CDC: Aerial spraying, naled helped curb Zika in Miami
U.S. health officials said Monday they were ending their strongest warning to pregnant women to stay out of Miami's Wynwood arts district.
No new cases of mosquito-borne Zika illness have been reported in that area since early August, and in the past several weeks mosquito control workers have seen only low numbers of the kind of bugs that are the main spreaders of the virus.
"The message with Wynwood is it was a huge success,'" said Dr. Lyle Petersen of the U.S. Centers for Disease Control and Prevention.
CDC officials credit aggressive aerial spraying with naled, an insecticide that targets adult mosquitoes, and Bti, which kills mosquito larva.
"This outbreak would have kept going without the aerial spraying," Petersen said.
While the CDC lifted its sternest warning to pregnant women, the agency noted that a mosquito transmission zone in nearby Miami Beach grew last week from an area of roughly 1.5 square miles to 4.5 square miles (4 square kilometers to 7 square kilometers), after a cluster of new cases popped up north of earlier reports.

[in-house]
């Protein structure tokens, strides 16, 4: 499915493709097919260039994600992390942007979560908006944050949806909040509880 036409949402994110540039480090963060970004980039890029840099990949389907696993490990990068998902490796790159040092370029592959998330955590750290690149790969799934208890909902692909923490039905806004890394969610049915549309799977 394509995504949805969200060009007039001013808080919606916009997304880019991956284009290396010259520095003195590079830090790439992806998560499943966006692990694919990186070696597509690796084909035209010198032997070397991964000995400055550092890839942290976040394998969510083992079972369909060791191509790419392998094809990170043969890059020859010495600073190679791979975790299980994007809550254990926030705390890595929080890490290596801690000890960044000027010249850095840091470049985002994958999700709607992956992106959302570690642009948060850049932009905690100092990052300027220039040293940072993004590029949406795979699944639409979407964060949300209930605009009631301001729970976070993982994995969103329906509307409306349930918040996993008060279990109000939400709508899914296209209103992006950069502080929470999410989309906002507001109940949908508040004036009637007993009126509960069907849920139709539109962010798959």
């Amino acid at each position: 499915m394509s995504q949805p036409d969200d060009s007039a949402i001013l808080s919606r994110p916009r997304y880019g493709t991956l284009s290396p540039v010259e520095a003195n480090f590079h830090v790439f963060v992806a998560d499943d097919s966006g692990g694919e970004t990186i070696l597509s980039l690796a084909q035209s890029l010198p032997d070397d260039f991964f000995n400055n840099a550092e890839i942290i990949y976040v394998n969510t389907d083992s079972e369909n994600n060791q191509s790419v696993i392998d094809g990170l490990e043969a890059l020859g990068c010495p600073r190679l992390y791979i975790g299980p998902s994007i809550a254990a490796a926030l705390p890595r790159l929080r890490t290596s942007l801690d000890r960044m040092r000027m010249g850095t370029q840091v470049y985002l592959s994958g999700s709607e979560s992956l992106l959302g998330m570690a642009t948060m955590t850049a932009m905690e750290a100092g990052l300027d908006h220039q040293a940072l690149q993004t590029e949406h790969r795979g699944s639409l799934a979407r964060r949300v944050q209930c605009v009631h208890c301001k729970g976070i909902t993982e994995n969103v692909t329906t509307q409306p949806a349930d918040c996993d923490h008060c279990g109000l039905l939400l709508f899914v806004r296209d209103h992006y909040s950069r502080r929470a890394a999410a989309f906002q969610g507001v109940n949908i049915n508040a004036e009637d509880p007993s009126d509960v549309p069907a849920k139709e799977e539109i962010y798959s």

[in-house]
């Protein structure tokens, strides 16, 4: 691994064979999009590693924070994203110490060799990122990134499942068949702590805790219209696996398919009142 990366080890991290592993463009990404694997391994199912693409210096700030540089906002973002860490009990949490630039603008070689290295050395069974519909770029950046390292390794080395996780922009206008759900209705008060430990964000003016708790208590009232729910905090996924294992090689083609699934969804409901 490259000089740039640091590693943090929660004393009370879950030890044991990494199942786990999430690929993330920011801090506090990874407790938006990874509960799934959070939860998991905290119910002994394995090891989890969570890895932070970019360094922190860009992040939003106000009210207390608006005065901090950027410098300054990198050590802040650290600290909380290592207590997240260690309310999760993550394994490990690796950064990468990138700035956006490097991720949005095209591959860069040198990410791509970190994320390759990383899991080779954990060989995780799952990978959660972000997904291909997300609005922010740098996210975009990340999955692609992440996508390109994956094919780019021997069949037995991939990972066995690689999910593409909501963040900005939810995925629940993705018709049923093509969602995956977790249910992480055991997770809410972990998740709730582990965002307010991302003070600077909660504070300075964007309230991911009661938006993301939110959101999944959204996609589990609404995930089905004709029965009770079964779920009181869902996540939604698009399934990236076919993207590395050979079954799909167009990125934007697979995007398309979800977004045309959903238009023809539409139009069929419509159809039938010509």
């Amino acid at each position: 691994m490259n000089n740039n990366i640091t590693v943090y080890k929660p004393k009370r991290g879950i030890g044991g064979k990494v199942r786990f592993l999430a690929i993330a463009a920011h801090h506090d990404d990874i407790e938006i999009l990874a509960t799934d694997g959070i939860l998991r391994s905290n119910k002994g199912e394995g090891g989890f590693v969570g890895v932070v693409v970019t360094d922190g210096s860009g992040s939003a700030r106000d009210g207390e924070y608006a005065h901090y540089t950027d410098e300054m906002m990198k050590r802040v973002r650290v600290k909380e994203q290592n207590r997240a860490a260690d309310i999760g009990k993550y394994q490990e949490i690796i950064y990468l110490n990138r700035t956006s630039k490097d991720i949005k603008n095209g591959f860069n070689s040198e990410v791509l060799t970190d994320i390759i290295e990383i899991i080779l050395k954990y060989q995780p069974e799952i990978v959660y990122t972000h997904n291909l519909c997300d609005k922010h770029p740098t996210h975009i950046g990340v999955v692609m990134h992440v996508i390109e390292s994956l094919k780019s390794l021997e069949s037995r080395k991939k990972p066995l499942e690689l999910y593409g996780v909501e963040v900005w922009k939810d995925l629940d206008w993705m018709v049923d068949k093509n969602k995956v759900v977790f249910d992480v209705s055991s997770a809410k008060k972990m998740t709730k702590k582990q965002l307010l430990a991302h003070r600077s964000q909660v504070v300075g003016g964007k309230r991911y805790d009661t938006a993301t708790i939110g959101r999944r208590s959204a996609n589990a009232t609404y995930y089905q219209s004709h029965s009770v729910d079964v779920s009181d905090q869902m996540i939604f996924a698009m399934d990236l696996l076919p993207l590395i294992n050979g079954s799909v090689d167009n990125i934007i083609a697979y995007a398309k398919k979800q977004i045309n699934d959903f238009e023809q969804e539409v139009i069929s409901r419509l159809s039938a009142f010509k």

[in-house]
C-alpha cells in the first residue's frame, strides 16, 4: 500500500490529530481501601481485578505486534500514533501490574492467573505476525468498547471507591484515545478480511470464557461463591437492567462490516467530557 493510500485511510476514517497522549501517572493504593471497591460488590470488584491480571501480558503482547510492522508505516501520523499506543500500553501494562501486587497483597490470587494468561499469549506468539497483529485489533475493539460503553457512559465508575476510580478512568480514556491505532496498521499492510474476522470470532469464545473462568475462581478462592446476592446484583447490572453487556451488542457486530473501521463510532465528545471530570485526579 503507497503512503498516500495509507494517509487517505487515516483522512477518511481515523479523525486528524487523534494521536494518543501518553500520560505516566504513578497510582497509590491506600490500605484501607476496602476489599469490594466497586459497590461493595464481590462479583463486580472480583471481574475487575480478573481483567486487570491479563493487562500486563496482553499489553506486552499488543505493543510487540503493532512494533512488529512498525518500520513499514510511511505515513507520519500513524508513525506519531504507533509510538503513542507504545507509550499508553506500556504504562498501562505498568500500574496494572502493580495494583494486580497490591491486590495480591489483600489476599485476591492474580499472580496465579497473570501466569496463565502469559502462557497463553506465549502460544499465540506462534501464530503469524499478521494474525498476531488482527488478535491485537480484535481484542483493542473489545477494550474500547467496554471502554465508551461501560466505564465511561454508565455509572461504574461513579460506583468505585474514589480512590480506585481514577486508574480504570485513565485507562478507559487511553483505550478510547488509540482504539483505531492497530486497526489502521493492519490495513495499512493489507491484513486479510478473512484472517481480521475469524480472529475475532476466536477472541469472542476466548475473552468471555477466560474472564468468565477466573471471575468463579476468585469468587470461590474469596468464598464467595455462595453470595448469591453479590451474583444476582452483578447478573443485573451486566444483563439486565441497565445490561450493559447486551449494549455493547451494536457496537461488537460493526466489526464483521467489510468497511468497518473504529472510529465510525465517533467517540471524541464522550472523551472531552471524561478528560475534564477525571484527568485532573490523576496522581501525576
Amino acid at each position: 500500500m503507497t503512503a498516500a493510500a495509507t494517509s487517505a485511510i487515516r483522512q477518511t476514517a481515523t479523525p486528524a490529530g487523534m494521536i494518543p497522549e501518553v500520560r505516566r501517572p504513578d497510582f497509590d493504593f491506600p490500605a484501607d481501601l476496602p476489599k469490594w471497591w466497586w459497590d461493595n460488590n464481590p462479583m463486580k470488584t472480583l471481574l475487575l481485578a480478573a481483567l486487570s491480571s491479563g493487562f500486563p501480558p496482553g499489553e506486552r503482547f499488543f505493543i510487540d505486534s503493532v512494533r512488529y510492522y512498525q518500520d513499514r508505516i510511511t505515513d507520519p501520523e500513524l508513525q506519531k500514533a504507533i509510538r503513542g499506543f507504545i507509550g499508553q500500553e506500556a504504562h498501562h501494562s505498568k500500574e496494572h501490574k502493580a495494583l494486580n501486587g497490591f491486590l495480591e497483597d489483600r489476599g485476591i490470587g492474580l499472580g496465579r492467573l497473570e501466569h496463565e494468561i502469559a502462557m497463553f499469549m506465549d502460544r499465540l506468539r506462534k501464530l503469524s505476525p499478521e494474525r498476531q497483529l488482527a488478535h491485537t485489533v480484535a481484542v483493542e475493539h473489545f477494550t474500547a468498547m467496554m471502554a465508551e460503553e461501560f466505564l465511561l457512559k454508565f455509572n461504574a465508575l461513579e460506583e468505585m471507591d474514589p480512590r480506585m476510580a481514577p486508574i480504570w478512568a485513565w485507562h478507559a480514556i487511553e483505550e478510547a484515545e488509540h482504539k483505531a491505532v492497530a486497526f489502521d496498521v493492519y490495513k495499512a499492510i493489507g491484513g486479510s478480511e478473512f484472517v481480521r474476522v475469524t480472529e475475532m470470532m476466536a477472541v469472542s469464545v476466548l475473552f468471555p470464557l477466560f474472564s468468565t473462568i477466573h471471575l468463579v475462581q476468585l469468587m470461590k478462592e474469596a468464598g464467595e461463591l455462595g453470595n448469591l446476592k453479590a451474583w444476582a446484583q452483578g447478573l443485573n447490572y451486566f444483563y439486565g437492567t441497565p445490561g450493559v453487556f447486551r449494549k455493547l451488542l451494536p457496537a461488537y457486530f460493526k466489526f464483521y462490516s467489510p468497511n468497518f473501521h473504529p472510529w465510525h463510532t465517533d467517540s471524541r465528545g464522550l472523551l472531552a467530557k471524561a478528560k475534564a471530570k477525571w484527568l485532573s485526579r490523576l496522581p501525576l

But the CDC isn't exactly advising pregnant women to go to Wynwood. The agency continues to advise that pregnant women consider postponing non-essential travel to all of Miami-Dade County — including the Wynwood area.
Earlier Monday, Florida Gov. Rick Scott visited the Wynwood area north of downtown Miami. In late July the neighborhood became the first place in the U.S. mainland to have mosquitoes transmitting the virus to people.
Scott also credited aggressive mosquitoes control, code enforcement, and cooperating from residents and business that drained standing water helped stop Zika's spread.
Scott said officials are working to stop Zika's spread in Miami Beach. The state Health department late Friday said the infection zone now includes most of the 7-mile-long (11kilometers) island.